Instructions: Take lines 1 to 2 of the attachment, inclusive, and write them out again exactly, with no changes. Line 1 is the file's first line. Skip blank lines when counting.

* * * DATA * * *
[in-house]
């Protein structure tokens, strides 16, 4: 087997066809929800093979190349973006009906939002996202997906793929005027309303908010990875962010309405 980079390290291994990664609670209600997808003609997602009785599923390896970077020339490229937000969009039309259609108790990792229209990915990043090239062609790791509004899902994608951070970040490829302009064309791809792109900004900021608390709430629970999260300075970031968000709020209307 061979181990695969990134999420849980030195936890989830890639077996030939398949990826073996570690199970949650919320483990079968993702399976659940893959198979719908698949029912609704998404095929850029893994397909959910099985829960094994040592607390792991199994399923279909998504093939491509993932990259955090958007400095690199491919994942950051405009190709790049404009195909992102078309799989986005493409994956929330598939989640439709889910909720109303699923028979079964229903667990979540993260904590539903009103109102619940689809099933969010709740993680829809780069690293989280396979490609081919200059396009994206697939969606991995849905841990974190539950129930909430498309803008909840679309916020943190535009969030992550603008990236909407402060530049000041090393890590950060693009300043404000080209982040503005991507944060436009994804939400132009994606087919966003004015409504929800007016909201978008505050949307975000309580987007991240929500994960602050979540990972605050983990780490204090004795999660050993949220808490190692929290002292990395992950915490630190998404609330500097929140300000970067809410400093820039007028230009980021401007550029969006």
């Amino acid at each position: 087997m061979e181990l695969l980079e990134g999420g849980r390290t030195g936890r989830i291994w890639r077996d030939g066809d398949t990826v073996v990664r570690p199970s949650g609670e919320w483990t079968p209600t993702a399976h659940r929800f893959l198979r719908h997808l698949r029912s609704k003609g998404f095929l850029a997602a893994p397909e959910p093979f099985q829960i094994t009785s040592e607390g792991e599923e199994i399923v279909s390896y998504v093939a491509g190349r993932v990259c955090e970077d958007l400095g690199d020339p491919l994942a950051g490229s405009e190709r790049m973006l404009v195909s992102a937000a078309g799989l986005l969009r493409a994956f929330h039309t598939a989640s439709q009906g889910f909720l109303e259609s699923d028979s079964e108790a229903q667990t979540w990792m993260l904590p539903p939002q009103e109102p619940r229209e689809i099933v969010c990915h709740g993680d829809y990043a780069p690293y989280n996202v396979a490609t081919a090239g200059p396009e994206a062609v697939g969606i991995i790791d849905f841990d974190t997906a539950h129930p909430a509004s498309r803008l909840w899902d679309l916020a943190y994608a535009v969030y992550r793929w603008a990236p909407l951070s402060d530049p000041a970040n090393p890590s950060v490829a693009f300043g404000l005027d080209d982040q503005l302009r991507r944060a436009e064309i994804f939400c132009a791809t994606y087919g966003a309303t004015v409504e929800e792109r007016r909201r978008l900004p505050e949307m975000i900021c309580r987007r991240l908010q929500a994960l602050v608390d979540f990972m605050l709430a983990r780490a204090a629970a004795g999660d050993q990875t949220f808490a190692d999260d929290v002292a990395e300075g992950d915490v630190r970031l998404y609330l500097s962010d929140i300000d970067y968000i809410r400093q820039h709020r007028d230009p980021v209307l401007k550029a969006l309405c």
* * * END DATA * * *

[in-house]
């Protein structure tokens, strides 16, 4: 087997066809929800093979190349973006009906939002996202997906793929005027309303908010990875962010309405 980079390290291994990664609670209600997808003609997602009785599923390896970077020339490229937000969009039309259609108790990792229209990915990043090239062609790791509004899902994608951070970040490829302009064309791809792109900004900021608390709430629970999260300075970031968000709020209307 061979181990695969990134999420849980030195936890989830890639077996030939398949990826073996570690199970949650919320483990079968993702399976659940893959198979719908698949029912609704998404095929850029893994397909959910099985829960094994040592607390792991199994399923279909998504093939491509993932990259955090958007400095690199491919994942950051405009190709790049404009195909992102078309799989986005493409994956929330598939989640439709889910909720109303699923028979079964229903667990979540993260904590539903009103109102619940689809099933969010709740993680829809780069690293989280396979490609081919200059396009994206697939969606991995849905841990974190539950129930909430498309803008909840679309916020943190535009969030992550603008990236909407402060530049000041090393890590950060693009300043404000080209982040503005991507944060436009994804939400132009994606087919966003004015409504929800007016909201978008505050949307975000309580987007991240929500994960602050979540990972605050983990780490204090004795999660050993949220808490190692929290002292990395992950915490630190998404609330500097929140300000970067809410400093820039007028230009980021401007550029969006």